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Tampa Bay Buccaneers

Insurance Payout

Veteran RB Earnest Graham gave the Buccaneers exactly what they needed in Sunday’s win over New Orleans, just as he has done throughout his career


Tampa Bay Buccaneers wide receiver Mike Williams has only played a season and a third with Earnest Graham, so he can be forgiven if he hasn't yet learned this about his more seasoned teammate: With Graham, no extra motivation is needed.

Williams was mostly joking, of course, when he recounted his efforts to pump Graham up in preparation for the veteran running back's first start at tailback in years.  With usual starter LeGarrette Blount out with a knee injury and the Buccaneers in desperate need of a reliable rushing attack to keep the ball away from the New Orleans Saints' powerful offense, Williams knew Graham was going to play a key role in Sunday's game.

It was after Graham answered the bell in spectacular fashion, notching his first 100-yard game since 2008, that Williams claimed some motivational credit.

"I've been telling him all week, 'Come on man, get that old body moving,'" said the young receiver with a laugh.  "I've been playing with him and stuff. He got it moving today, it helped a lot. Got the passing game going. With him doing that, it helped us a lot."

Overall, the Buccaneers racked up 420 yards of offense in their 26-20 win, holding their own in a shootout with Drew Brees and the Saints attack (453 total yards).  Graham's contributions were invaluable beyond the raw yardage totals – they allowed Tampa Bay to win the time-of-possession battle, 31:27 to 28:33; they put some bite into the play-action game and they salted away the win in yet another successful four-minute drill for the Bucs' offense.

"That was big," said the Bucs other young starting receiver, Arrelious Benn.  "We knew Earnest was going to do that. Earnest is a guy that we depend on. We look up to him. He's a leader on and off the field."

Benn should be thanking Graham.  It was play-action that helped free him for a career-long 65-yard touchdown in the second quarter.  Quarterback Josh Freeman faked a handoff to Graham, successfully pulling a safety up towards the line and out of coverage.  Benn ran deep, cutting from left to right across the field, and was wide open when Freeman threw a perfect bomb to him down the right numbers.  That gave the Bucs a lead they would never relinquish.

Freeman used the play-action threat to throw for 303 yards, the second-highest total of his career.  He also threw two touchdown passes and was not sacked or intercepted.  It was the sort of performance the Bucs had begun to grow used to in the second half of Freeman's outstanding 2010 season, but according to the young passer it wasn't even close to the team's potential peak.  In fact, Freeman singled out only Graham as having an outstanding game.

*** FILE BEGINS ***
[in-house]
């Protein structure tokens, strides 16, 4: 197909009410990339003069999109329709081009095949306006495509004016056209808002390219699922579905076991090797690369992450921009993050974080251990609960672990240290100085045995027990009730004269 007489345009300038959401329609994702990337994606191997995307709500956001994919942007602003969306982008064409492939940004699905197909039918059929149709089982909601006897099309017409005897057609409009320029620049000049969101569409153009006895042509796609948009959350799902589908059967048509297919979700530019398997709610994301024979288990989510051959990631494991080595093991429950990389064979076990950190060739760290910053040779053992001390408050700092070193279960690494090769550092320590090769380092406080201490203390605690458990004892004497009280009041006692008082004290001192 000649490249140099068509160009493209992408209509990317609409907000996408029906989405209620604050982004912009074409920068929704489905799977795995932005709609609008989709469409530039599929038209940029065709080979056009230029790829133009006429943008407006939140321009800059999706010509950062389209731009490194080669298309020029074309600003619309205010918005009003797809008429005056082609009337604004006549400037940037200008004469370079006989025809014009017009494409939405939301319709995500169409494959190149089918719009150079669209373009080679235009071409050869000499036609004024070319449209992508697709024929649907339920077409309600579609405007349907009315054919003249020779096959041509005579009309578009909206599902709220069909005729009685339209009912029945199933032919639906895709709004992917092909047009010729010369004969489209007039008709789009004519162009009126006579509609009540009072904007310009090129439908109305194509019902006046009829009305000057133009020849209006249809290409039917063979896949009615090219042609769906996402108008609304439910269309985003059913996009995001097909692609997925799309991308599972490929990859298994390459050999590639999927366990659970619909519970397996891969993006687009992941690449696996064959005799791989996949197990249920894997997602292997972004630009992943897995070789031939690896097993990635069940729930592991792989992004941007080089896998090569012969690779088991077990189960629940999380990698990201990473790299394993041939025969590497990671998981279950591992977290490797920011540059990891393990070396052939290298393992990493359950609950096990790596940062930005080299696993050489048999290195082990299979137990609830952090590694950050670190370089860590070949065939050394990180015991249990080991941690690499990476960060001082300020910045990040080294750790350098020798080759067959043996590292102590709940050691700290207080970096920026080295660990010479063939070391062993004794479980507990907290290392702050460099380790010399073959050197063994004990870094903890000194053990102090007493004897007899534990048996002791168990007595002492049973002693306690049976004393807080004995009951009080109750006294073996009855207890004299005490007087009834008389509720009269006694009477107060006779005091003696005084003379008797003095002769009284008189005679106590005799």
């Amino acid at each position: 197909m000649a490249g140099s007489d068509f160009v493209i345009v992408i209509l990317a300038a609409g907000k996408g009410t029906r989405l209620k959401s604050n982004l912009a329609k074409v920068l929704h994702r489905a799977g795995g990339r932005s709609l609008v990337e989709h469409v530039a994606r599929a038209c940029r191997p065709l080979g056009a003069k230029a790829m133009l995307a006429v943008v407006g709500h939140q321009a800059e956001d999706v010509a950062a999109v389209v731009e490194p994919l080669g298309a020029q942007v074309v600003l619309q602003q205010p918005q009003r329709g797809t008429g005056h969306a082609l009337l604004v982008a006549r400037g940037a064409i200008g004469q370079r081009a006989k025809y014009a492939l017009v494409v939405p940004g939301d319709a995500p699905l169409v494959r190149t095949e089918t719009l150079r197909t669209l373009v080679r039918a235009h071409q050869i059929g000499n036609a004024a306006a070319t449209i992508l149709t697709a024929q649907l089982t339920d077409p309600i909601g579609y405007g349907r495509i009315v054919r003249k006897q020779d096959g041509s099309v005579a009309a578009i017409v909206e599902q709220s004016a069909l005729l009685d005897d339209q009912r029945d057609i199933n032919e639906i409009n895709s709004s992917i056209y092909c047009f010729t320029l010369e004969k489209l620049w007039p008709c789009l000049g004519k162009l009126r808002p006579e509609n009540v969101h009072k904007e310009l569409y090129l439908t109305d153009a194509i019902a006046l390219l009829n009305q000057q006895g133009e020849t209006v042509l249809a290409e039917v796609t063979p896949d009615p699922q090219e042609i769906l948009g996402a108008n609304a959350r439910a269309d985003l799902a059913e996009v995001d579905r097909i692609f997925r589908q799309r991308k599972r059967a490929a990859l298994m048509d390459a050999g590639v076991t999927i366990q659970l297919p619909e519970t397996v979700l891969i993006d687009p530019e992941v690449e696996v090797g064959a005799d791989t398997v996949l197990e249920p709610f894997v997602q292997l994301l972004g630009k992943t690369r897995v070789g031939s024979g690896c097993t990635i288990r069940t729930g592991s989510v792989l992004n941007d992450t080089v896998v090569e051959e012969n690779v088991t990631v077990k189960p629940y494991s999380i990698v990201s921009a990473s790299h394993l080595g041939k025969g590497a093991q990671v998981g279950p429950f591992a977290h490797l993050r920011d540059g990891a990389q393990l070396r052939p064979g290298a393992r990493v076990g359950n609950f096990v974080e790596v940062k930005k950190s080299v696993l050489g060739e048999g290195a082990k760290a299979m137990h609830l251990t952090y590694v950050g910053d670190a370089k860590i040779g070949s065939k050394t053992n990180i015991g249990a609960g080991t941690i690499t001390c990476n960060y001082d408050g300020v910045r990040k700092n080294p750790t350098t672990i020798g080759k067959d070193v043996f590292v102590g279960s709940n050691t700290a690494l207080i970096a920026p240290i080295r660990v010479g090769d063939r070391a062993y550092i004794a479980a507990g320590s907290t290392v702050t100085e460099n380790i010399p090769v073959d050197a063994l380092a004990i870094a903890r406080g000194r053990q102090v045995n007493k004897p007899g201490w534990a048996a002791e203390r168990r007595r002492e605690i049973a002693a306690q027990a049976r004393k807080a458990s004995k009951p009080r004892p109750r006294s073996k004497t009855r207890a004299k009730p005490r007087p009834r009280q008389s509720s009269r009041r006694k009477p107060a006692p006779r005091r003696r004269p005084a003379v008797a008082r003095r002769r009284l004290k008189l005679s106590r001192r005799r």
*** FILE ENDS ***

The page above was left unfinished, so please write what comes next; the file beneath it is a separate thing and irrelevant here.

"Today we didn't play close to our potential," he said. "You know, we played a good game, a game good enough to win but we left a lot of yards and a lot of points on the field offensively speaking. I mean, our defense played great but we could play better. But we will say that Earnest Graham played a fantastic game. He just did his thing, especially down in that four-minute [offense]. He was reading his blocks, making those cuts, and allowed us to get in our victory formation."

Graham isn't now and never has been a flashy player.  His nickname – "Insurance Graham," bequeathed by Head Coach Raheem Morris – speaks more to his versatility and dependability than any legendary speed or Barry Sanders-like moves.  Yet he seems to turn in an enormous play or two every time he's called on to carry the load.  He has four career runs of 46 or more yards, and his 34-yard jaunt against the Saints on Sunday set up one of Connor Barth's four field goals.

Graham needed only 17 carries to get his 109 yards, averaging 6.4 per tote.  Most of his carries started out straight up the middle and turned into seven, eight or 12 yards after he made one hard cut at the first line of defense.  His most impressive run might have been a 12-yarder during that clock-killing four-minute drill, when the Saints defense knew he was coming.

"We can't say enough about him," said Morris.  "Put him at tight end, he plays tight end, put him on special teams, he plays special teams. He just does anything you ask him to do. He was almost a linebacker the week before.  He just does it, he gets it, he loves football."

There is a reason, of course, that we're relying on Graham's teammates and coaches to summarize the importance of his performance against the Saints.  The veteran back never really reacts when the team asks him to take on yet another challenge, and he never seeks out praise after he has met that challenge.

Graham didn't feel particularly different after Sunday's game than he did after an eight-reception day in the season opener or an evening spent mostly blocking for Freeman in San Francisco.

"No, I don't focus on anything; I don't feel entitled to anything," he said. "You know, I just count my blessings and I'm happy I play football. I never felt entitled to be the starting running back or to anything. When you feel that way and just handle your work and handle your career, you want to be able to step up and be ready when it's time, because you know you not dealing with sulking over certain things. I'm not like that."

Graham's teammates know exactly what he's like – even the relative newcomers like Williams.  And they know he's going to be there when they need him."

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